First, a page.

The CBI gets it wrong. Again.

CBI Director General John Cridland

CBI Director General John Cridland

This morning, the BBC announced with their usual sycophantic enthusiasm that the CBI had determined that “membership of the EU was worth £3000 per year to each British household”, and that the UK should stay in the EU and work to reform it, not leave it and “lose influence”. 

Of course governments of all stripes have been “working to reform it” for forty years, without success.  The triumph of hope over experience.  The EU is beyond reform, and deserves to be put out of its misery.  It is surely self-evident that the UK, as an independent nation, would have more global influence than it has as an off-shore province in a country called Europe.  All too often we add the weight of our numbers to EU positions that we fundamentally disagree with.  As a country broadly favouring an “Anglo-Saxon”, free-market approach, we find ourselves in a permanent structural minority.

The only way the CBI could have reached its bizarre figure of £3000 per household is by making the implicit – and absurd – assumption that when we leave the EU, we will cease to trade with it.  But at the UKIP conference in October, former CBI Chief Digby Jones (John Cridland’s predecessor) highlighted the fact that if we left the EU, then within 24 hours we would have an FTA. We run a trade deficit with the EU, so it is strongly in their interests to continue to trade with the UK.  Does anyone imagine that those smart guys in Munich are going to say “OK, Britain, if you’ve left the EU, we won’t sell you any more BMWs”?  No.  I don’t think so.  And if they’re going to sell us their BMWs and Mercedes and Audis and Peugeots and Fiats, they’re going to have to keep their markets open for our Jaguars and Land Rovers and Nissans and Hondas and Toyotas.

So the EU won’t try to deny us a free trade deal.  And existing trade deals between the EU and third countries, like Korea, would be grandfathered to the UK as we became independent.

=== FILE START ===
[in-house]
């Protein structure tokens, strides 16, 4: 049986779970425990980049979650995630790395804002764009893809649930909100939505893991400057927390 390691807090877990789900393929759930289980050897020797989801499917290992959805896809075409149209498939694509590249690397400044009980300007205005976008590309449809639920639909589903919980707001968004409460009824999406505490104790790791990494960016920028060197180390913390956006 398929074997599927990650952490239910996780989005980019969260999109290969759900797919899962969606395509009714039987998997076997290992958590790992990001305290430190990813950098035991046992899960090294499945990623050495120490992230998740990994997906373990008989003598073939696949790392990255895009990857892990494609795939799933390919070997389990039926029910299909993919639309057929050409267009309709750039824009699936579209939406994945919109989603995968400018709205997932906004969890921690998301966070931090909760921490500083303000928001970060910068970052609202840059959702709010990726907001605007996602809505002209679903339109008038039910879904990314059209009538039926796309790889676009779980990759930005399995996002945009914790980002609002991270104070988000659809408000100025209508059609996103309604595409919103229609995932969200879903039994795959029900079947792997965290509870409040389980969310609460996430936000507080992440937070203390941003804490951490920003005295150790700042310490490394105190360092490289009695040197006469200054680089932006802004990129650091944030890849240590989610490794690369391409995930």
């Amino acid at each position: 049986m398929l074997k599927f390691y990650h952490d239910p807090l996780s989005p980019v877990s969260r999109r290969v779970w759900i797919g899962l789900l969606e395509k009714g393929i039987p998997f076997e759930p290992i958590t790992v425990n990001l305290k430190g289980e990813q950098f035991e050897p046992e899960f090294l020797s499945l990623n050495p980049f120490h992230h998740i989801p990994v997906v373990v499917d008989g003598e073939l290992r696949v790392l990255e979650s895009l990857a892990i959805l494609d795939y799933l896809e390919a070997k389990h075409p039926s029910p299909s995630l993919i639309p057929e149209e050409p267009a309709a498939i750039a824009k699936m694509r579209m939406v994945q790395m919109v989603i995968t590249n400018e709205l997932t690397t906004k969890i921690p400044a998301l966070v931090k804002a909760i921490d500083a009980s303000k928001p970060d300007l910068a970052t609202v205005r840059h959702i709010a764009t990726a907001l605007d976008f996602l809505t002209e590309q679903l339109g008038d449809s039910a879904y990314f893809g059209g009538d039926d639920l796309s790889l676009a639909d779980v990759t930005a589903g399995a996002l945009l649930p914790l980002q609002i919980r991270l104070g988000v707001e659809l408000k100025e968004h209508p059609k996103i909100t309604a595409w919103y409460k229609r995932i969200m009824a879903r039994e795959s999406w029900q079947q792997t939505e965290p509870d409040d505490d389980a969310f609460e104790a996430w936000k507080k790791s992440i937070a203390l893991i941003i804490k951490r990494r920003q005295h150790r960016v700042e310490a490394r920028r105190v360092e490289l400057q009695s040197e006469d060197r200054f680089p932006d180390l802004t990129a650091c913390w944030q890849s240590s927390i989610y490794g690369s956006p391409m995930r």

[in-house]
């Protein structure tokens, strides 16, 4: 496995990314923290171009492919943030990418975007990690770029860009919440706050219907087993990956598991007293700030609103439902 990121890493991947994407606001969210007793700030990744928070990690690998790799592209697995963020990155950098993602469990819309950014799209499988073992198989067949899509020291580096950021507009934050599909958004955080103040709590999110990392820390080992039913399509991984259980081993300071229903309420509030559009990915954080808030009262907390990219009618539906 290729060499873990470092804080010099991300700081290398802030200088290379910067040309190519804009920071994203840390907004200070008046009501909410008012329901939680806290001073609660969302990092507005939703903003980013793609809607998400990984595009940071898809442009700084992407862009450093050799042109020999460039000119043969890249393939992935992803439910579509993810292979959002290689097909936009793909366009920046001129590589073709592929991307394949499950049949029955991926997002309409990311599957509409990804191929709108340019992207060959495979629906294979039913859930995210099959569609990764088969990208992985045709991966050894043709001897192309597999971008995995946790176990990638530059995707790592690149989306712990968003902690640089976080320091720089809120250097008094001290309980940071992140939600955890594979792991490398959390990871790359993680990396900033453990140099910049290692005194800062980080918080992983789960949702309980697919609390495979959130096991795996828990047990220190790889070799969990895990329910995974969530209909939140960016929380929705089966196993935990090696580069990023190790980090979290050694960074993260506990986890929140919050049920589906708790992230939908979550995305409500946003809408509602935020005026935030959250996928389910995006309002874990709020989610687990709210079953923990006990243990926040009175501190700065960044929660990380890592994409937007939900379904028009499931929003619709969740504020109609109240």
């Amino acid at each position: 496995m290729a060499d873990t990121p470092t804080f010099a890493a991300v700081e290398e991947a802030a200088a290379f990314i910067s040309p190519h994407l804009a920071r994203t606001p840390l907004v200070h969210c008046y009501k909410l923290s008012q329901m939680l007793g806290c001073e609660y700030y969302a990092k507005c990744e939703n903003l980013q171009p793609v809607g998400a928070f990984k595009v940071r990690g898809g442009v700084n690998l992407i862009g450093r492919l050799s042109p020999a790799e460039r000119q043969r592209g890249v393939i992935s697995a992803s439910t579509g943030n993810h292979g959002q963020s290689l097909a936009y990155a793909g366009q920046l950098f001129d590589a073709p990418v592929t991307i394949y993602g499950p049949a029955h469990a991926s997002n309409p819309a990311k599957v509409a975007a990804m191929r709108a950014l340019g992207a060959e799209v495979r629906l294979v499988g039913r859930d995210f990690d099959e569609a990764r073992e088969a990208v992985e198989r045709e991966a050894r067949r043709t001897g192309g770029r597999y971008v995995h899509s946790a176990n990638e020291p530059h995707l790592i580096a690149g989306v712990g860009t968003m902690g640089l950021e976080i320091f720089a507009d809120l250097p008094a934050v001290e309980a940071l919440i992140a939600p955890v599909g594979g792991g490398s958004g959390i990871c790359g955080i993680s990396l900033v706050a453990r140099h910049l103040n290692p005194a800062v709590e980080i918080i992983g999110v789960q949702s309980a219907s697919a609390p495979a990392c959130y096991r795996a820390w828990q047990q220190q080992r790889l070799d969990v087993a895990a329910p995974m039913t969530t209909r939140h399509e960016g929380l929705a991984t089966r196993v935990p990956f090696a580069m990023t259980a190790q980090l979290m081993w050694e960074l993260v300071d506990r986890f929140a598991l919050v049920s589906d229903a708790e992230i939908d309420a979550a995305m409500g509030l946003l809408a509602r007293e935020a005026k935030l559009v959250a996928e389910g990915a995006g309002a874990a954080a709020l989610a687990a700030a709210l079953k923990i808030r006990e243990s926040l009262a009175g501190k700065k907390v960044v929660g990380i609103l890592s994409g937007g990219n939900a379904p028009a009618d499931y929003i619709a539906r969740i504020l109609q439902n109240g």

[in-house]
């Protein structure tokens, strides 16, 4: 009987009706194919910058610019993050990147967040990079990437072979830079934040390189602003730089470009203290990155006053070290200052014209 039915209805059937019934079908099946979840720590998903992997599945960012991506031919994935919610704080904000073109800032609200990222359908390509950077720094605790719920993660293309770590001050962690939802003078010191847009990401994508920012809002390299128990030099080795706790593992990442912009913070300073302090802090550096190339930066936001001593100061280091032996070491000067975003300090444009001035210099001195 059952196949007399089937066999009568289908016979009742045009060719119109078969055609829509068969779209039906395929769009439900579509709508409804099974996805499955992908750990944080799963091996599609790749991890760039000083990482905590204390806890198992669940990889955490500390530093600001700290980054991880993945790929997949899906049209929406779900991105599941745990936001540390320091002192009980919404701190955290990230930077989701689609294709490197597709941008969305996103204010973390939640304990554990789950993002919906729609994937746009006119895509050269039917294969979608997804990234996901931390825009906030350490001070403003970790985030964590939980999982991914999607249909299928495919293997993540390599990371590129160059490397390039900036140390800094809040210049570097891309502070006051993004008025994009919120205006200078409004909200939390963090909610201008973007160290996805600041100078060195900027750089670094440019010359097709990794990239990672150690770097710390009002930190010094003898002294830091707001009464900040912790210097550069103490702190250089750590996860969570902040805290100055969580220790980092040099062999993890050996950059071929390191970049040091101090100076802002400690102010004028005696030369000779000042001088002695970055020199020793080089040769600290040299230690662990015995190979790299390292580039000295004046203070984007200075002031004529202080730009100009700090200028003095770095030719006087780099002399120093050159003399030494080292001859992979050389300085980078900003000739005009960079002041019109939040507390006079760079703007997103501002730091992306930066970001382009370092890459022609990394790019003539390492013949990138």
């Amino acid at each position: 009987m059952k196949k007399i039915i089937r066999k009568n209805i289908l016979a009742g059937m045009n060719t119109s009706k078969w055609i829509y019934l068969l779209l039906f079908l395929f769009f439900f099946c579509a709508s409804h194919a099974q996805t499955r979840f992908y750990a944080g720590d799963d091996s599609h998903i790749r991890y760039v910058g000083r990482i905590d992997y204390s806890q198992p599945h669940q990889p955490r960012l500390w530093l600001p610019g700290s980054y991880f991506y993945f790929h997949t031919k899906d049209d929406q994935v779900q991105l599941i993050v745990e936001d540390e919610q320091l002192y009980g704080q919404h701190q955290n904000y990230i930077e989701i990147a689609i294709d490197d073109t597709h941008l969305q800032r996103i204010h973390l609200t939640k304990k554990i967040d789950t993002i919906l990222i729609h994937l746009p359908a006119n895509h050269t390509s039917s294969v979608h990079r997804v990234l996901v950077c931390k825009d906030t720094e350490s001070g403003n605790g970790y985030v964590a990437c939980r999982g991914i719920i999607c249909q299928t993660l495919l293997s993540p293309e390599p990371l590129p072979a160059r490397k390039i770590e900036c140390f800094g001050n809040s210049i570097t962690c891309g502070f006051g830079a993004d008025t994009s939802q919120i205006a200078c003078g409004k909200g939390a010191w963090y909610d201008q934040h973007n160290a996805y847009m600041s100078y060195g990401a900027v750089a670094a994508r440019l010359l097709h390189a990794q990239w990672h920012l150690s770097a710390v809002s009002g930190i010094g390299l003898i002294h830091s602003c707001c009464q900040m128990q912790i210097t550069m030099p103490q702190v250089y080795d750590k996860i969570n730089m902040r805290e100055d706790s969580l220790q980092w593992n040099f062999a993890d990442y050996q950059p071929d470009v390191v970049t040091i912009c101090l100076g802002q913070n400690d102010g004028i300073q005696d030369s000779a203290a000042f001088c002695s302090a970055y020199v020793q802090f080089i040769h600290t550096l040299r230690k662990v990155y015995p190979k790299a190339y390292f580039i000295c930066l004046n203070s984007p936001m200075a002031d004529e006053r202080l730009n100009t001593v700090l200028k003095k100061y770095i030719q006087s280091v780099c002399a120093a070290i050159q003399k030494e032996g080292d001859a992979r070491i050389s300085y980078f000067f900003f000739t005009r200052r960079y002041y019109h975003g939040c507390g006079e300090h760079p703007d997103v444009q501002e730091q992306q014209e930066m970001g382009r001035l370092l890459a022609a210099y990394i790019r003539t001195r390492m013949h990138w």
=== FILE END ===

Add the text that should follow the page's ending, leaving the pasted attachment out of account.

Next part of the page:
In terms of influence, no doubt the CBI will tell us that “We’d be like Norway – obliged to keep to EU rules but with no influence in making the rules”.  As an MEP, I can tell them that we have precious little influence on making the EU’s rules as it is.  And Norway is the wrong comparison.  Of course on our exports to the EU we’d still have to conform to EU product specs – just as we do with exports to the USA, or anywhere else.  That’s a common-place of international trade (in which I spend much of my career).  But the 90%+ of our economy that isn’t exported to the EU would be free of the stultifying weight of EU regulation, which costs us tens of billions of pounds a year.

Instead of comparing the UK to a small peripheral country like Norway, we need to recognise that in terms of GDP, the UK comes somewhere between Canada and the USA.  Those countries don’t accept “regulation by fax” from Brussels, and nor should we.  China seems perfectly capable of exporting to the EU without being a member.

In a way the CBI position is surprising.  There’s a lot of research showing that UK businesses understand the damage that EU membership is doing.  The recent Business for Britain poll (Matthew Elliott) of more than 1,000 bosses, from companies of all sizes, showed 66 per cent in favour of in/out referendum.  46% of business leaders think that the costs of EU red tape outweigh the benefits of membership.  56% believe we should repatriate employment law, environmental rules and health & safety legislation.